MMM#6: Who’d be a male role model?

Despite my more recent posts, I’ve tried not to respond too much to current events partly because news moves on very quickly and often by the time I’ve written about something, it’s no longer prominent in people’s minds. Inevitably, a hot topic of one week or month will disappear soon afterwards and anybody who discusses it after some time has passed will find there’s a very limited audience for it.

However, I couldn’t resist writing about the controversy over the comments made by the MP Nick Fletcher during a discussion inspired by the recent International Men’s Day. Nick Fletcher pointed out the trend in recent years of notable male characters in films and TV shows such as Doctor Who, Star Wars and Ghostbusters being replaced by women which, in his opinion, left men with only characters like Tommy Shelby from the show Peaky Blinders. Since Tommy Shelby is a criminal figure compared to the more universally good characters like Luke Skywalker, Mr. Fletcher believed men and boys were being exposed to largely negative role models rather than positive ones which he felt influenced them to commit crimes. As you might imagine, this prompted a hostile response in the usual places.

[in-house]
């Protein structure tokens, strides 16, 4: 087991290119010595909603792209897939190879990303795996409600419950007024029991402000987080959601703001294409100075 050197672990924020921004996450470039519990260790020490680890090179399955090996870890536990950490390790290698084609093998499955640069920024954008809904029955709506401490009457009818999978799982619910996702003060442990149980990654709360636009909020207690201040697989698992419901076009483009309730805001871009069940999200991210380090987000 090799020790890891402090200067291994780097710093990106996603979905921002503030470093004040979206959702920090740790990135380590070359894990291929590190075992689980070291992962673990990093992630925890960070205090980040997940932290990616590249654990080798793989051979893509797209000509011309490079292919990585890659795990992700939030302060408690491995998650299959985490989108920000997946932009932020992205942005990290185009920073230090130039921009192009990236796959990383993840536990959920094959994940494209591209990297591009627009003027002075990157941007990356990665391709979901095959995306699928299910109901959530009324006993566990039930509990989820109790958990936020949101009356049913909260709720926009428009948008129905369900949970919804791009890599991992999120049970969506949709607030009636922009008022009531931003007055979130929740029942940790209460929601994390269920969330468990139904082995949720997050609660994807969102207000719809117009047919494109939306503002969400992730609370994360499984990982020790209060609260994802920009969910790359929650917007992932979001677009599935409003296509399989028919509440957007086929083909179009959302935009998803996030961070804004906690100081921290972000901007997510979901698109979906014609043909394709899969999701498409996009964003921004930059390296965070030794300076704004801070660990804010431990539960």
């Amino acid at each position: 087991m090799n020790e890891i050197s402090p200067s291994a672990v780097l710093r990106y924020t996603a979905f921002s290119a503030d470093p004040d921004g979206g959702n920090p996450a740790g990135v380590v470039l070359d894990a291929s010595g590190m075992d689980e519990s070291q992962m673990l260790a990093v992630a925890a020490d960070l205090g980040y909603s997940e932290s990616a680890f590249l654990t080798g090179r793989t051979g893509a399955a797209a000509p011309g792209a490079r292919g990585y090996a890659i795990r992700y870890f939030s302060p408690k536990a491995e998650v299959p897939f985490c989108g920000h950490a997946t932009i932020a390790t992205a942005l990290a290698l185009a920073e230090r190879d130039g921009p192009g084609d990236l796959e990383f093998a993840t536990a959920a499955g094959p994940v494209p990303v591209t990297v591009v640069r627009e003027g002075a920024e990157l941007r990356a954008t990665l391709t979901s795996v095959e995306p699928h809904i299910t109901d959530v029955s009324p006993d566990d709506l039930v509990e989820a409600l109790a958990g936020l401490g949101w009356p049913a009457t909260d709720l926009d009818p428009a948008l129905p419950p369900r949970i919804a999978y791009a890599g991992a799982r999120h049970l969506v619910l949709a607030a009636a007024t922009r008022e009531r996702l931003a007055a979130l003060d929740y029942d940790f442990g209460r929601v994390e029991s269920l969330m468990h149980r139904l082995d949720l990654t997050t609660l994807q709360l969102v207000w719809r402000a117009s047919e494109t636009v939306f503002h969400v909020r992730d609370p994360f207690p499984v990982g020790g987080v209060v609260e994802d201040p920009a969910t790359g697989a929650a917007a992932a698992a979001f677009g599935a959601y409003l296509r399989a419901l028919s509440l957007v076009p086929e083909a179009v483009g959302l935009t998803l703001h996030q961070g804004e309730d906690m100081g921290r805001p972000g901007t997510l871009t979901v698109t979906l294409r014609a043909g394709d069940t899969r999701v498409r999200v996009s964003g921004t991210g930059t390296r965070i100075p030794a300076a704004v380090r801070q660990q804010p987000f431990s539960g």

Most of the attention was directed towards the MP’s comments about Doctor Who since this is the most prominent role that was mentioned whereby a woman had taken on a traditionally male character as opposed to replacing an existing male character with a new ’empowered’ female one. The headlines that followed Nick Fletcher’s comments suggested he had said a woman playing the Doctor in Doctor Who had led to young men committing crimes resulting in him releasing a statement clarifying his points. The fact that Mr. Fletcher also made comments that ticked the politically correct boxes such as that it was a “wonderful thing that girls’ football is on TV, it’s terrific that female tennis stars are starting to be paid as much as their male counterparts” wasn’t enough to spare him from the vitriol that he received.